How to do this is not exactly rocket science. Noting that two-thirds of UK consumers throw away fresh fruits and vegetables (these are the types of food most likely to be wasted in general), the Love Food Hate Waste campaign calls for innovations involving changes in packaging, labels that indicate where it’s best to store certain foods and meal-planning suggestions.
U.S. supermarket chain Stop and Shop saved some $100 million after analyzing “freshness, shrink, and customer satisfaction in their perishables department,” says Gundar. Such studies are a key first step for businesses to understand how much food waste they are generating and to make changes.
So What Can We Do to Cut Down on Food Waste?
Efforts in the U.S. to cut down on food waste exist. But they are just the tip of the iceberg (or rather, of the landfill). The EPA has a program, Food Recovery Challenge, that is certainly in the right direction — it recognizes businesses that have taken steps to reduce food waste and promotes best practices — but a systematic approach is needed.
In Grist, Gundars calls on the U.S. government to undertake a far-reaching study about food waste in the U.S., establish national goals and take action. In addition to the sort of awareness of the UK’s Love Food Hate Waste campaign, Gundars highlights the need for the government to make laws with the goal of reducing food waste. For instance, small businesses could be given tax deductions for donating food; such a deduction expired in December of 2011 but could be restored if Congress passes H.R. 3729. In addition, farms could be offered tax credits for donating excess food produce to food banks (Arizona, California, Colorado and Oregon currently have laws for this).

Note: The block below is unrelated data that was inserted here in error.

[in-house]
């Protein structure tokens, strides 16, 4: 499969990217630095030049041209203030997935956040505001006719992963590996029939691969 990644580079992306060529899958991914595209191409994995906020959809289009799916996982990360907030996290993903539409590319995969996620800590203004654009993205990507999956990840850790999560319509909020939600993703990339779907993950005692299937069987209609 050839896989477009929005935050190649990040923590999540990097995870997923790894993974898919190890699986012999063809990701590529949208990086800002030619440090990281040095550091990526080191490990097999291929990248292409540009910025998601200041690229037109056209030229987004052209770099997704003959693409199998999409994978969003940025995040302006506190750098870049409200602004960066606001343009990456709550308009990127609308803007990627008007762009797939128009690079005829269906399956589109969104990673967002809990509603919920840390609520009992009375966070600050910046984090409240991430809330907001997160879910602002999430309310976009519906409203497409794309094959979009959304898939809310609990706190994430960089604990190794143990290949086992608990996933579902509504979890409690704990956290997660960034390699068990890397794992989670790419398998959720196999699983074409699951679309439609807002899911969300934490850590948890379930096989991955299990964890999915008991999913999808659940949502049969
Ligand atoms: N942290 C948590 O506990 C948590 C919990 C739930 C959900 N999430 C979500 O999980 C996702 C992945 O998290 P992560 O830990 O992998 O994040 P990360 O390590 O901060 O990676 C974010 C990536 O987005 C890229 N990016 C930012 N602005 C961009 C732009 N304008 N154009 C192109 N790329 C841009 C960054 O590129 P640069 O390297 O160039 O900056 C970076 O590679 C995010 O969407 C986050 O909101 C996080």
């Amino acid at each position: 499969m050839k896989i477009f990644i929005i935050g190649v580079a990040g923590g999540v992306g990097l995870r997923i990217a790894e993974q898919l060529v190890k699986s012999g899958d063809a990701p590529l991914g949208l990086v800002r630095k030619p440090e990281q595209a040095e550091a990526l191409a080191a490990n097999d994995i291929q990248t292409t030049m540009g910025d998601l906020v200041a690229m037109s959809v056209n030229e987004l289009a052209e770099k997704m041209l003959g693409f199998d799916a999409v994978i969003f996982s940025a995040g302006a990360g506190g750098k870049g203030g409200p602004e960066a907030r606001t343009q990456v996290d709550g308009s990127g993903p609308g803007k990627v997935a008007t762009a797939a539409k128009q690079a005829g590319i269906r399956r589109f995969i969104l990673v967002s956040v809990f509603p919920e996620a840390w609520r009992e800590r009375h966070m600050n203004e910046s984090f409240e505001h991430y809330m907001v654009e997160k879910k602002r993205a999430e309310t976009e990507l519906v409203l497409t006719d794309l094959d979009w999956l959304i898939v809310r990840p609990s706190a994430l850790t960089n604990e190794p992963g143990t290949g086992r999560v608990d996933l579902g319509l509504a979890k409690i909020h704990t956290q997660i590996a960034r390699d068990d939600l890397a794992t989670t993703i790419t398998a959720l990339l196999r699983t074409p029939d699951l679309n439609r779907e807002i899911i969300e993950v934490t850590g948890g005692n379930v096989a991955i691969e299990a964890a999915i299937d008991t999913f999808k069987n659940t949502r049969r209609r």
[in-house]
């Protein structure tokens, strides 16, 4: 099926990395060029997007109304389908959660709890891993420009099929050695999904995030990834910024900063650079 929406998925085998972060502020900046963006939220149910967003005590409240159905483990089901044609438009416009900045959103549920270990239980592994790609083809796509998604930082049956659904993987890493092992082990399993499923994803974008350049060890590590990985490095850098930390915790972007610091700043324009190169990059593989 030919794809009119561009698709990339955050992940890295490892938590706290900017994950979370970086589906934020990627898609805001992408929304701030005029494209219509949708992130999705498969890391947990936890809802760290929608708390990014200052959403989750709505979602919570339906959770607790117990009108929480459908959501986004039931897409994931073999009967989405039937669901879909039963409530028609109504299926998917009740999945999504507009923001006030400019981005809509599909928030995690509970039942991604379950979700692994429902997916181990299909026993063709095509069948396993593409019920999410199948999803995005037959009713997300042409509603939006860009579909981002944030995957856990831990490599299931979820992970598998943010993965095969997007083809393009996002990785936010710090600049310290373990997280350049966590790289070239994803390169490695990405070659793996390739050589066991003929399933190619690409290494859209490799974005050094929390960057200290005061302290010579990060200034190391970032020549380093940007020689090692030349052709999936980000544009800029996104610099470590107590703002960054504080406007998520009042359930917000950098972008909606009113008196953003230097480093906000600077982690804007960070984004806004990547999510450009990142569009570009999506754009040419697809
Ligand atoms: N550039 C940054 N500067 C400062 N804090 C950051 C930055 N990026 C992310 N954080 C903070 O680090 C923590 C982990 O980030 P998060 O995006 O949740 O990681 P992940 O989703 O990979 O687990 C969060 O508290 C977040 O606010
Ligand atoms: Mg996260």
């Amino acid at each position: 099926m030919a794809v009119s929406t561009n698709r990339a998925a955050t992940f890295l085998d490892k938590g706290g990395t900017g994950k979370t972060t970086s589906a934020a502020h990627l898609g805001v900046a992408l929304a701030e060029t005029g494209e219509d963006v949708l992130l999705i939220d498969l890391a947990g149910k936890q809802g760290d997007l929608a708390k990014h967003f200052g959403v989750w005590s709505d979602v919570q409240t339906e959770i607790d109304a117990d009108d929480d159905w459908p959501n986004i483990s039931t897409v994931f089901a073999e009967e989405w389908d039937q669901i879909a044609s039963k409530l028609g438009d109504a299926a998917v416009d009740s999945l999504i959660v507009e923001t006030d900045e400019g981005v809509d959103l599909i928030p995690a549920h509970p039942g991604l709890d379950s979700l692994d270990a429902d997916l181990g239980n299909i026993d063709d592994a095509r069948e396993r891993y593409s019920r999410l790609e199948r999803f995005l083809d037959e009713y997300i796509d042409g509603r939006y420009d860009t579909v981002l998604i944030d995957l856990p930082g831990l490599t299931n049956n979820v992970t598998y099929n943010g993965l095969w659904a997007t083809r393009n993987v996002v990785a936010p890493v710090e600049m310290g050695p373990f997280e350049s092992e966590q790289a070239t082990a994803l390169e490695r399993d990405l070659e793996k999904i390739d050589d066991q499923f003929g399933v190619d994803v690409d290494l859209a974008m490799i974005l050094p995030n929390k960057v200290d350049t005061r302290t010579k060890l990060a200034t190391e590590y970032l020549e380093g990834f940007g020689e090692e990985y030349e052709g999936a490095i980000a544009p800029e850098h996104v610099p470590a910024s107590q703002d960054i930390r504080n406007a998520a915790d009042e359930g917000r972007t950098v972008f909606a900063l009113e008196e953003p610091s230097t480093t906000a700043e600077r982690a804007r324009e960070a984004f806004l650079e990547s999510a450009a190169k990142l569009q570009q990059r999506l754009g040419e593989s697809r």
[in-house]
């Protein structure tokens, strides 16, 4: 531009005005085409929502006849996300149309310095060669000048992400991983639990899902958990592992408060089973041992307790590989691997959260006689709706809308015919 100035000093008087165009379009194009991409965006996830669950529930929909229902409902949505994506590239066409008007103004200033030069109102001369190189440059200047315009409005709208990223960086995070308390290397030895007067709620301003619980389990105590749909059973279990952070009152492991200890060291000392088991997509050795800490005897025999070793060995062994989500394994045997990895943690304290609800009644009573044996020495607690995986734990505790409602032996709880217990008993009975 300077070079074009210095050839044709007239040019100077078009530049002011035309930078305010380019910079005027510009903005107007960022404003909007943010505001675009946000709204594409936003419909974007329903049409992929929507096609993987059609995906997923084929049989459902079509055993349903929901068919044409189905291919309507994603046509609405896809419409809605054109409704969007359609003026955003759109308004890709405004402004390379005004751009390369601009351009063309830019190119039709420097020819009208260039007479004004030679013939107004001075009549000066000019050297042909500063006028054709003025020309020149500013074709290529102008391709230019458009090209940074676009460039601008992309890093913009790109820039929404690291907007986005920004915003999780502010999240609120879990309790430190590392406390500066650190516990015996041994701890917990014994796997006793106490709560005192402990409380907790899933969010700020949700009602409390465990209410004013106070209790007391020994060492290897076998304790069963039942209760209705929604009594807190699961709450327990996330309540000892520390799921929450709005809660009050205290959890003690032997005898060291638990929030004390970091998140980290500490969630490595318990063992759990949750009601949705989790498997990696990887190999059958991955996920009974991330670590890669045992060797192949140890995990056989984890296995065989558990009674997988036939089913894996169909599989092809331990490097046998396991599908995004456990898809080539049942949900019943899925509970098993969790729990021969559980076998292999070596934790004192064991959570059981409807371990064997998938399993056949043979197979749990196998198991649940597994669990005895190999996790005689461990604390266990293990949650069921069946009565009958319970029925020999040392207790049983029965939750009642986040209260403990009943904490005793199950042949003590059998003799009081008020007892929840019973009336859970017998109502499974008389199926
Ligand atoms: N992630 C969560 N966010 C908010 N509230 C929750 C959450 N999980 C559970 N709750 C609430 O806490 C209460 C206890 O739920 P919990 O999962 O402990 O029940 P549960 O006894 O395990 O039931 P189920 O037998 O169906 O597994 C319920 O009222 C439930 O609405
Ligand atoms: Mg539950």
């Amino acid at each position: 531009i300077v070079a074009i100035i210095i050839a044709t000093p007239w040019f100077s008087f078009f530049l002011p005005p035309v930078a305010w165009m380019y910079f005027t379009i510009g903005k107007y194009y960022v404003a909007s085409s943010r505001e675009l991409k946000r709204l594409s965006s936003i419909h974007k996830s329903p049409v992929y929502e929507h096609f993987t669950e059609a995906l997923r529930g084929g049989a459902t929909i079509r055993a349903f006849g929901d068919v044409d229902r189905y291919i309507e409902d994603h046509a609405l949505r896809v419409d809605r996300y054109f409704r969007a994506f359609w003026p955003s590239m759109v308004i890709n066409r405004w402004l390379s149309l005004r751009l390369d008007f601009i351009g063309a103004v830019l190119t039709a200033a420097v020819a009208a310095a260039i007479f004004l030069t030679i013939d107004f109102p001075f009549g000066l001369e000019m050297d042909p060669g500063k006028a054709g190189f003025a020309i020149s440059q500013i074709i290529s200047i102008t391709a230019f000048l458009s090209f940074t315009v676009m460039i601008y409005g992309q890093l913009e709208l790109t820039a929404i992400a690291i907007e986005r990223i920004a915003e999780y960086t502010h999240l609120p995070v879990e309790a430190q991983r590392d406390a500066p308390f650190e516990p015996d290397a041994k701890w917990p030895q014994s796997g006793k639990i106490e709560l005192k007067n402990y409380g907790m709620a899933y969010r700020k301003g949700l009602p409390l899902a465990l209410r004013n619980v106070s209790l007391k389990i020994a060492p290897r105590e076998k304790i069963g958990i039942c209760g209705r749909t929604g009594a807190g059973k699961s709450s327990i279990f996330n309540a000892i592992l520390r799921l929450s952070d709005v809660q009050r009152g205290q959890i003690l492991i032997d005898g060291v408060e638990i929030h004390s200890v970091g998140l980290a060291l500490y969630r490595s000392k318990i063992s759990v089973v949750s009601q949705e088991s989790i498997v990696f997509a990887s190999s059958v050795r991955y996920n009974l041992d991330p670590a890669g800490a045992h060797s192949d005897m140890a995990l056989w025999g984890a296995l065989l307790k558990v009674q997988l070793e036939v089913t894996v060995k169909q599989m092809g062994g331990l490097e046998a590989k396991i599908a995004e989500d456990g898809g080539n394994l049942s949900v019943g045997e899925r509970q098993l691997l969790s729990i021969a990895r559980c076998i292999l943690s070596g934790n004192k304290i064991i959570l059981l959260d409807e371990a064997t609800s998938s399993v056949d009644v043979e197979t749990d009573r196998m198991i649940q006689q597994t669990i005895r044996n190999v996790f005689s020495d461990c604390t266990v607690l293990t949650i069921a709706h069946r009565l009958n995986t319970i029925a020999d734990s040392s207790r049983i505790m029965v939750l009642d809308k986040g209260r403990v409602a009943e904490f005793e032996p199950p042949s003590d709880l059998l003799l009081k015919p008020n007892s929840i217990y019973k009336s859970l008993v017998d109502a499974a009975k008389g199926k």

National action is necessary but we can take small steps too, whether by buying fruits and vegetables that aren’t picture-perfect, getting a better grasp about expiration dates on food (Gunders writes that “use-by” dates “do not necessarily indicate food safety” and need to be standardized) and revamp our food buying and storing practices (the NRDC has information about leftovers and food storage containers).
An Oxfam report, Extreme Weather, Extreme Price, details how extreme weather (floods and droughts like the one that baked the Midwest this past summer and is still going on, with dire results for the corn crop) could drastically drive up food prices.
It’s not only ridiculous, but outrageous for us to be dumping so much food into the garbage as people around the world starve. How about making a small start by checking out some of NRDC’s tips for shopping wise before filling your grocery cart with food, almost half of which you’ll just find yourself filling your garbage can with?
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